Russia looks beyond U.S. to conquer uranium markets
* "Megatons to Megawatts" unlikely to be renewed
* Russian supplies to keep filling global supply gap
* Russia seeks lucrative direct deals with U.S. firms
* Eyes China, India and other markets
* Uranium mines to expand production
By Robin Paxton
MOSCOW, Dec 10 (Reuters) - Nearly one in 10 U.S. households runs on power from Soviet nuclear bombs.
Now Russia hopes its Cold War arsenal, twinned with fast-growing uranium mines and enrichment capacity, will also be powering China, India and other booming economies when a 20-year nuclear fuel pact with the United States expires in 2013.
Russia has expressed no desire to refresh the 'Megatons to Megawatts' programme, under which it will recycle the equivalent of 20,000 nuclear warheads and create enough uranium to power the entire United States for two years.
Instead, the Kremlin is pursuing lucrative deals to supply fuel directly to power firms in the U.S. market, home to more than a quarter of the world's nuclear power generating capacity.
Russian supplies from old warheads are currently key in the global uranium market, accounting for 13 percent of world supply, helping fill a gap from mined output.
Analysts expect recycled Russian supplies to continue to flow after the U.S. deal expires in 2013, but falling to around two-thirds of present levels.
"Russia wants to expand its nuclear presence all over the world," said Marina Alexeyenkova, analyst at investment bank Renaissance Capital. "The economics of the 20-year contract to reprocess weapon-grade uranium are not so attractive to Russia."
Russia, holder of a tenth of the world's uranium reserves, is positioning itself as a major player in meeting growing demand from the nuclear power industry. The country already has a 15 percent share of the global reactor-building market.
The expiry of the post-Cold War partnership with the United States, which is expected to earn Russia more than $8 billion, has fuelled concerns about a looming supply shortfall.
But Russia has not shunned the U.S. market and its 104 reactors. Instead, it has this year signed a succession of deals to supply fuel directly to U.S. utilities, including PG&E Corp (PCG.N), Ameren Corp (AEE.N), Exelon Corp (EXC.N) and Luminant. [ID:nL31032609] The first deals prompted Sergei Kiriyenko, the former prime minister who now heads state nuclear giant Rosatom, to say Russia had "broken through the wall" forbidding independent sales of Russian fuel to the U.S. market.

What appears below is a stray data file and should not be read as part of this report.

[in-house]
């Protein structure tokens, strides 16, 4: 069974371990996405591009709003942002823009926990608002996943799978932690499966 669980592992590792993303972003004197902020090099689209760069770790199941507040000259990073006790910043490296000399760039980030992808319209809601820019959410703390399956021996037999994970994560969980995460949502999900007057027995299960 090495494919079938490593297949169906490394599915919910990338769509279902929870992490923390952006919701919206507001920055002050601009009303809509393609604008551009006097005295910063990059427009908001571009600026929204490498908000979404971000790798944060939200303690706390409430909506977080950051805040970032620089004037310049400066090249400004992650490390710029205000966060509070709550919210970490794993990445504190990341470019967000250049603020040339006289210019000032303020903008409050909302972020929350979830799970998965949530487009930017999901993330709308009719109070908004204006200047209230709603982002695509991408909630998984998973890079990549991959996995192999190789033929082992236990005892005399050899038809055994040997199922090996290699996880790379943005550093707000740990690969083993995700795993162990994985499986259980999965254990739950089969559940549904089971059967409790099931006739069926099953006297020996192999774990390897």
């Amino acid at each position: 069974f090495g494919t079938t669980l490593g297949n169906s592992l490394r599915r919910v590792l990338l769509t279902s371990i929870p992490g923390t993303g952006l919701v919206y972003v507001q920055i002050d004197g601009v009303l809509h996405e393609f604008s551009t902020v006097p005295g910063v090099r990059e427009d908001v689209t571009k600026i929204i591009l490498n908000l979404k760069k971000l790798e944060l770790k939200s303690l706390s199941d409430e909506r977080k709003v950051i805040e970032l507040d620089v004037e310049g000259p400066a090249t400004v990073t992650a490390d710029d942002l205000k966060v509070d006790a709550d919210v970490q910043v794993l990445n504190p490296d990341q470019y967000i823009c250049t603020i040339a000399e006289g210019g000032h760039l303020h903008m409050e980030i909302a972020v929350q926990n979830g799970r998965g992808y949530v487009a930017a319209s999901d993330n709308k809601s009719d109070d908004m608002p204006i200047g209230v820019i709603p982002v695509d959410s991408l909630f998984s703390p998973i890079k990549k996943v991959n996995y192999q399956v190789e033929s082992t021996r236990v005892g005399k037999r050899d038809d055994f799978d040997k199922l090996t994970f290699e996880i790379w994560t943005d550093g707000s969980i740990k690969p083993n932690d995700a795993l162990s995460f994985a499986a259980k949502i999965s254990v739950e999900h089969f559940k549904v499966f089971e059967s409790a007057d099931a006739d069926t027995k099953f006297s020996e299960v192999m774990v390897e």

They also effectively end the monopoly of U.S. government agent USEC Inc (USU.N) on imports of Russian uranium.
"Six commercial contracts have already been signed with U.S. nuclear power plant operators," said Ivan Dybov, spokesman for AtomEnergoProm, the civilian arm of Rosatom. "Russia's potential for enriching uranium is sufficient to secure a notable share of the U.S. market," he said.
Russia has to date supplied low-enriched uranium (LEU) recycled from 375 tonnes of bomb-grade material, or highly enriched uranium (HEU). This is equivalent to 75 percent of the 500 tonnes it must supply by 2013.
The LEU supplied by Russia accounts for 45 percent of the fuel used by U.S. nuclear power plants and decommissioned U.S. weapons another 5 percent. Nuclear plants in turn contribute about 20 percent of the power produced in the United States.
Analysts say direct deals could ultimately be more profitable for Russia than the existing programme, which was set up in 1993 to encourage a country still rebuilding after the Cold War to extract and use fuel from dismantled warheads.
Russia is also seeking routes into other developed markets through partnership with companies such as Japan's Toshiba (6502.T) and Germany's Siemens (SIEGn.DE), as well as building a share of emerging economies in Asia.
"The Chinese market is booming, with plans to build over 70 new reactors by 2030. For Russia, it's strategically important to fix contracts in this particular market," Alexeyenkova said.
Max Layton, analyst with Macquarie Securities in London, said global supply concerns related to the expiry of the Russian-U.S. agreement were overplayed.
"The Russians will use it, sell it to the Chinese or sell it as part of other reactor packages," he said. "From a (global) supply-demand balance perspective, it doesn't matter whether they sell it to the U.S."
'NOT AFRAID OF COMPETITION'
Russia, the world's No. 5 uranium miner, plans to dig more of the metal from the ground. ARMZ, the state uranium miner, estimates its Elkon deposit in the eastern region of Yakutia holds 5.3 percent of the world's recoverable reserves.
For a FACTBOX on ARMZ expansion plans, click on: [ID:nGEE5B60FO]
Russia is also home to 31 reactors with capacity to produce over 22 gigawatts, or 6 percent of world nuclear power capacity.
Moscow has extensive plans to build new reactors at home and abroad. Prime Minister Vladimir Putin, addressing the nation last week in his annual question-and-answer session, said Russia planned to build more than 30 new reactors in the next decade.
And when Indian Prime Minister Manmohan Singh visited Moscow on Dec. 7, he sealed an agreement to widen atomic fuel exports from Russia to India, as well as the construction of reactors.
"It's not simply billions. It's dozens of billions of dollars," Kiriyenko, the Rosatom head, said of the reactor deal.
"We're not afraid of competition. It's clear that nuclear energy is a global sector."
For a TAKE A LOOK on uranium, click on [ID:nGEE5B81RO]
(Additional reporting by Eric Onstad in London; Editing by Hans Peters)
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